The mistake people make is in assuming that their entry-level degree is sufficient (or should be sufficient) to "take them anywhere" in nursing without additional education and experience.

    I don't think we should make it harder to deliver that basic entry-level education that gets people started. We should promote the continued education of the graduates -- and not settle for less because it is convenient. Settling for less gives people the idea that further education and experience is not needed for career advancement, takes away their incentive to invest in it, and inhibits the development of good programs to help people get it.
  8. by   fgoff
    I agree Entry Level (novice) is not Competent Level (Expert).

    Have a great weekend!
  9. by   nursesaideBen
    I have to agree with the previous posters. A lot of students aren't sure where they want to specialize in after graduation. I couldn't imagine having to decide what type of specialty I would be going into while in school. That's what is so interesting about nursing, we are trained to do a little bit of everything in almost every type of enviroment.
  10. by   jjjoy
    How about post-graduate certification, then? After working, say, six months in a certain area, you become certified in that area. Then you are a formally recognized "med-surg nurse", "critical care nurse" etc. This is how it works informally, so I'm just thinking of some kind of formal differentiation so that it's not so tempting to lump all nurses together. It could certainly discourage the unsafe practice of floating unprepared to nurses to specialty floors that they're not familiar with. People looking into a nursing education would also more easily prepare for the fact that their education is still just beginning when they graduate. They would have their nursing license but wouldn't be a "med-surg nurse" or "LTC nurse" or whatever until they earned their certificate.
    Last edit by jjjoy on Jan 19, '07
  11. by   nursesaideBen
    Quote from jjjoy
    How about post-graduate certification, then? After working, say, six months in a certain area, you become certified in that area. Then you are a formally recognized "med-surg nurse", "critical care nurse" etc. This is how it works informally, so I'm just thinking of some kind of formal differentiation so that it's not so tempting to lump all nurses together. It could certainly discourage the unsafe practice of floating unprepared to nurses to specialty floors that they're not familiar with. People looking into a nursing education would also more easily prepare for the fact that their education is still just beginning when they graduate. They would have their nursing license but wouldn't be a "med-surg nurse" or "LTC nurse" or whatever until they earned their certificate.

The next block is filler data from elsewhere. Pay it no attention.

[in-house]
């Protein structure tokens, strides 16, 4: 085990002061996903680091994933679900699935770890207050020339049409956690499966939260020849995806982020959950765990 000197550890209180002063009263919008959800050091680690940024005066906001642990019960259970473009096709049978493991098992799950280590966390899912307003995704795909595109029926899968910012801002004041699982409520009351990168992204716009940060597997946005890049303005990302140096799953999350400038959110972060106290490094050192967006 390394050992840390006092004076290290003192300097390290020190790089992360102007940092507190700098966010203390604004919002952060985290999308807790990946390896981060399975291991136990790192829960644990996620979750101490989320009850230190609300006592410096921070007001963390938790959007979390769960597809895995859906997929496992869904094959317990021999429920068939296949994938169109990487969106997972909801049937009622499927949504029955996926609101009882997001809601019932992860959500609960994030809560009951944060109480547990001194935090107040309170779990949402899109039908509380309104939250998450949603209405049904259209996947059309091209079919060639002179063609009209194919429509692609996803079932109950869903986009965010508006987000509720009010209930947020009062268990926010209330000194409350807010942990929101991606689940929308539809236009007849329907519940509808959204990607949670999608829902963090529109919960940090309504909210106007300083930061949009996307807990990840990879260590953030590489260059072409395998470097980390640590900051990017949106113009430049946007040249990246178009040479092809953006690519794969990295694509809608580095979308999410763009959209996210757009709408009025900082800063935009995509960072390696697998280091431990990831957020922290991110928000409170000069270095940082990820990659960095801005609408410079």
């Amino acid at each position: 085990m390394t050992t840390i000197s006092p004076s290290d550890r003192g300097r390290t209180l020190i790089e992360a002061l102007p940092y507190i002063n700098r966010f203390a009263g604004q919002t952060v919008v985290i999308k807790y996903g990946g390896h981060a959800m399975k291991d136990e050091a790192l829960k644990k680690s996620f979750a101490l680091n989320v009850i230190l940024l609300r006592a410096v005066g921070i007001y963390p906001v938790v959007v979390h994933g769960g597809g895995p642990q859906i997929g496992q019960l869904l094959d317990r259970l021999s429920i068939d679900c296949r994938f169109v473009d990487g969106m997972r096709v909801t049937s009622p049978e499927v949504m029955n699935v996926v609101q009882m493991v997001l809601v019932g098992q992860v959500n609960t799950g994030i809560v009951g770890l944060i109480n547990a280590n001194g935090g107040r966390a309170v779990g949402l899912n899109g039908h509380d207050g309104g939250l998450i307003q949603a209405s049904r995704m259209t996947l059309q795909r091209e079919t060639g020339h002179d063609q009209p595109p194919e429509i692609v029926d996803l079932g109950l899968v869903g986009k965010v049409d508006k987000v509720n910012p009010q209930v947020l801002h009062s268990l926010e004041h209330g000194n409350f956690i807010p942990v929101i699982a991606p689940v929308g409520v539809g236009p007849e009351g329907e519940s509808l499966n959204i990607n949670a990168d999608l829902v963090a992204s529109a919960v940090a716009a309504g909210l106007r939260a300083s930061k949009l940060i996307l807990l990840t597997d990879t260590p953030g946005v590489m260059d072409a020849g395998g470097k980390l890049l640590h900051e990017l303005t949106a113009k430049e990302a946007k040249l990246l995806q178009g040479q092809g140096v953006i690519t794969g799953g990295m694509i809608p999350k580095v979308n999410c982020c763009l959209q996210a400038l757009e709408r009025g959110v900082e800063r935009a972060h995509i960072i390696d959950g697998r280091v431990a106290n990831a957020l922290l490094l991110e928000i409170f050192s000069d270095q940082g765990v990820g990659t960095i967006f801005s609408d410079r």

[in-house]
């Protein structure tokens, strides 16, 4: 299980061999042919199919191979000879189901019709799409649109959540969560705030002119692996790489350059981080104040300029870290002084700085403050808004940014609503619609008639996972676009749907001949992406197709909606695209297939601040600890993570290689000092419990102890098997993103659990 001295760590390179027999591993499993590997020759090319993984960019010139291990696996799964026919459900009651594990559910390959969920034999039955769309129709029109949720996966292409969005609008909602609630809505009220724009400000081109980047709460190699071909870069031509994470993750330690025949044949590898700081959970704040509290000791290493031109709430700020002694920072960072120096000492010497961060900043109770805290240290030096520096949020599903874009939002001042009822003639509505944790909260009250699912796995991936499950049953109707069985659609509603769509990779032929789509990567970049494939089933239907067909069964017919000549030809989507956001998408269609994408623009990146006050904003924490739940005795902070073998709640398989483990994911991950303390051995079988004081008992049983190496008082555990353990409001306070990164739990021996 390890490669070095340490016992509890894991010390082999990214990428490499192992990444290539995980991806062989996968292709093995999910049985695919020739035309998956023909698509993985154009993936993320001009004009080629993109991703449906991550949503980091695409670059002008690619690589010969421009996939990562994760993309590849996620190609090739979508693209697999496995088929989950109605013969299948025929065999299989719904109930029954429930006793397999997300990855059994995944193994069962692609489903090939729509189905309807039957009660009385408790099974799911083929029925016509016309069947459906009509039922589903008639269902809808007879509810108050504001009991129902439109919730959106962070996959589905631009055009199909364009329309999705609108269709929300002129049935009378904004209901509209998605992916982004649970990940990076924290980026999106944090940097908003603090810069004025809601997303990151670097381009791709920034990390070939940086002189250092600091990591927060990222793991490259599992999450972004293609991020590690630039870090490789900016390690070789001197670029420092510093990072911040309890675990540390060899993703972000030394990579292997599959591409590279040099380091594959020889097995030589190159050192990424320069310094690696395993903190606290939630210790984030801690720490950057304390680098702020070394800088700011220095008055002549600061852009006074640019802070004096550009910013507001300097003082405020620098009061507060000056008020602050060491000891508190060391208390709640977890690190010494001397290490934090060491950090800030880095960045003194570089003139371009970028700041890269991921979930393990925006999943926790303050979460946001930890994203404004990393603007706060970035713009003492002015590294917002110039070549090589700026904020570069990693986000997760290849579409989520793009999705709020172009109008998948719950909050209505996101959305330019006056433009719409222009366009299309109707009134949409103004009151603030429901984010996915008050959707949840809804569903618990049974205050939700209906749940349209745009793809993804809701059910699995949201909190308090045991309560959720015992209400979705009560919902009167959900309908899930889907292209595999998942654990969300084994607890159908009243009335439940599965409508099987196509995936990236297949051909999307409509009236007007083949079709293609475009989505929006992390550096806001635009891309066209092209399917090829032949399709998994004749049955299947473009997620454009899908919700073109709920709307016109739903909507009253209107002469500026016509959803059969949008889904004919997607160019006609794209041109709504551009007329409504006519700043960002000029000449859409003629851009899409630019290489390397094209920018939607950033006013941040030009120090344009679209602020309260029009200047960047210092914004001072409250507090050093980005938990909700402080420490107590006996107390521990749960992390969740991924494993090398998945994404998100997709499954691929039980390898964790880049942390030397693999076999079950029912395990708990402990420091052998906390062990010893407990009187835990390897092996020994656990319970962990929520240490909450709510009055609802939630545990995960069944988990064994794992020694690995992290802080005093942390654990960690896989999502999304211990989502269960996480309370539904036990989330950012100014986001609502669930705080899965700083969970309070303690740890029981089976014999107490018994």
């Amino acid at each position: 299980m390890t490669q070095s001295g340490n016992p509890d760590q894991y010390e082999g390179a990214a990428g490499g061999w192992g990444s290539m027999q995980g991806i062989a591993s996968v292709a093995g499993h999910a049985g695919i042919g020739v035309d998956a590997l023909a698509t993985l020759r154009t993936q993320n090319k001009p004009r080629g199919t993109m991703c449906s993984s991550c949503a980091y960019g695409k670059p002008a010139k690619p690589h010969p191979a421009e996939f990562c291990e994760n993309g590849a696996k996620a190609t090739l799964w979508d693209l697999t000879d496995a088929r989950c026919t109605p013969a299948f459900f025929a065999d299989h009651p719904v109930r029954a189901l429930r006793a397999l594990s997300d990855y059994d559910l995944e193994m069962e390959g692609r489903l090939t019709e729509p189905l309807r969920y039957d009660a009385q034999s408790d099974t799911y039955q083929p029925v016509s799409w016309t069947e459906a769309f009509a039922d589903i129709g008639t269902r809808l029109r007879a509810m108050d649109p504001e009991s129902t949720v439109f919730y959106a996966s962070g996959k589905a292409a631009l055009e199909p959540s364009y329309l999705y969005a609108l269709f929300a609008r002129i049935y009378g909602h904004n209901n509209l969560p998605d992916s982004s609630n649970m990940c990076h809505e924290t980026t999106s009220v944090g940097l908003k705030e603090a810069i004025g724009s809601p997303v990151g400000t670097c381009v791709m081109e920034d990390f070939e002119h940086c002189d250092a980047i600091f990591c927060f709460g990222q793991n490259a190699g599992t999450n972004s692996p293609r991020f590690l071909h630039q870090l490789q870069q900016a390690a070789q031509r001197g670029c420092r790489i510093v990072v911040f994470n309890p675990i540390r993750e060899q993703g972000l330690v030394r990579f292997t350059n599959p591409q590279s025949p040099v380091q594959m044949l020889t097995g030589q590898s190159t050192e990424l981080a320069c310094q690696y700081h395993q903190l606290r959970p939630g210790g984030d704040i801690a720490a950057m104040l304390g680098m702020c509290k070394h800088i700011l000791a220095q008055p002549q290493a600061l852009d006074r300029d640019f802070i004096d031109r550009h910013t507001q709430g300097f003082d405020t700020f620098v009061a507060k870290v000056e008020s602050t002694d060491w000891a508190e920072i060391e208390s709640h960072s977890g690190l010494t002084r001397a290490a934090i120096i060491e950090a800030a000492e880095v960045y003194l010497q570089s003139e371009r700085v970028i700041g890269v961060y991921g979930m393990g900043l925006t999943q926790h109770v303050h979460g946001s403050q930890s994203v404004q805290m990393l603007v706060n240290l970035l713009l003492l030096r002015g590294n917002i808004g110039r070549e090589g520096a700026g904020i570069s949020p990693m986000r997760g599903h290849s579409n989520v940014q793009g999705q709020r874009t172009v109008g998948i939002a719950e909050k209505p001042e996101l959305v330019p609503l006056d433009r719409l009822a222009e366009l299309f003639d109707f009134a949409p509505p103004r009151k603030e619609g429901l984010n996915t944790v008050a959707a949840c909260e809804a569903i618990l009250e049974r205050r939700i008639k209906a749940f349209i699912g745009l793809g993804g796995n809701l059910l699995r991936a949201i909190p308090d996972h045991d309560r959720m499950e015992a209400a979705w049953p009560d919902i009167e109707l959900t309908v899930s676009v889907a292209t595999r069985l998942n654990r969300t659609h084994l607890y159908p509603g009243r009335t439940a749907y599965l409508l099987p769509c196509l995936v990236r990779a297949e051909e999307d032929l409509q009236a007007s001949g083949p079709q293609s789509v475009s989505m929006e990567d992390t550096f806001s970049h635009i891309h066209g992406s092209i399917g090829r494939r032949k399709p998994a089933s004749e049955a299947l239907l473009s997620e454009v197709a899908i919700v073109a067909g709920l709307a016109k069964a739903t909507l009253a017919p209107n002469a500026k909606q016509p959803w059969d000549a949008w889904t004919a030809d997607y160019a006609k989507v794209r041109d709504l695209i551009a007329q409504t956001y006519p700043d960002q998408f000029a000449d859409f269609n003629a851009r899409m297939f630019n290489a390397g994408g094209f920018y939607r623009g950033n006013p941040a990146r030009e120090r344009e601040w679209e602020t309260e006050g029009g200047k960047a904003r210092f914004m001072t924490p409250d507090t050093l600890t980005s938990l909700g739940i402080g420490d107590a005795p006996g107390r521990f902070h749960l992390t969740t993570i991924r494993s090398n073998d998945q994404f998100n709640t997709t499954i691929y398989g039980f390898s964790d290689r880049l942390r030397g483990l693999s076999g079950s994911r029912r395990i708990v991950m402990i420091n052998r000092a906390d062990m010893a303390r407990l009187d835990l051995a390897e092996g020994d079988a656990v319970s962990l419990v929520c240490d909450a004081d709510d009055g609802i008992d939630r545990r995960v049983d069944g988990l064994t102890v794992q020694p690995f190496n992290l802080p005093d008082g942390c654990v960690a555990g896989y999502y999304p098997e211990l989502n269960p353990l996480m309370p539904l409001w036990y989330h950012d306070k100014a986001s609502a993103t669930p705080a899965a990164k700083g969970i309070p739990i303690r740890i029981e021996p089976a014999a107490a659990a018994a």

Certifications already exist for nurses who have chosen a selected specialty. Although I believe that in order for the nurse to be eligible she/he must have several years of experience in that field and take a state test in order to be certified. I don't think it's really appropriate for someone with 6months of experience to certified as a specialty nurse. There is so much to learn especially in those first couple years after graduation that I just think seeking specialty certifications 6 months post graduation would be putting the cart before the horse.
  12. by   jjjoy
    The current certifications are generally reflect more of an expert level in that area than basic competency. I'm talking about something between the general 'get you in the door' nursing license that works for the wide variety of nursing areas out there versus something that indicates a basic, functional competency in a general area of nursing. Kinda like a residency for physicians. They may be a doctor at graduation from med school but they know it doesn't mean much clinically or professionally until they complete their residency.
    Last edit by jjjoy on Jan 19, '07
  13. by   TazziRN
    Why do we need more certs than we already have?
  14. by   jjjoy
    Nursing, like medicine in general, has gotten more complex. There's more to learn and the patients are more acutely ill (as they are sent home as soon as they don't need specialized care). It would make sense for nursing education to include more specialized training at an entry-level instead of forcing employers to train the new grads for up to 6 months at their own expense.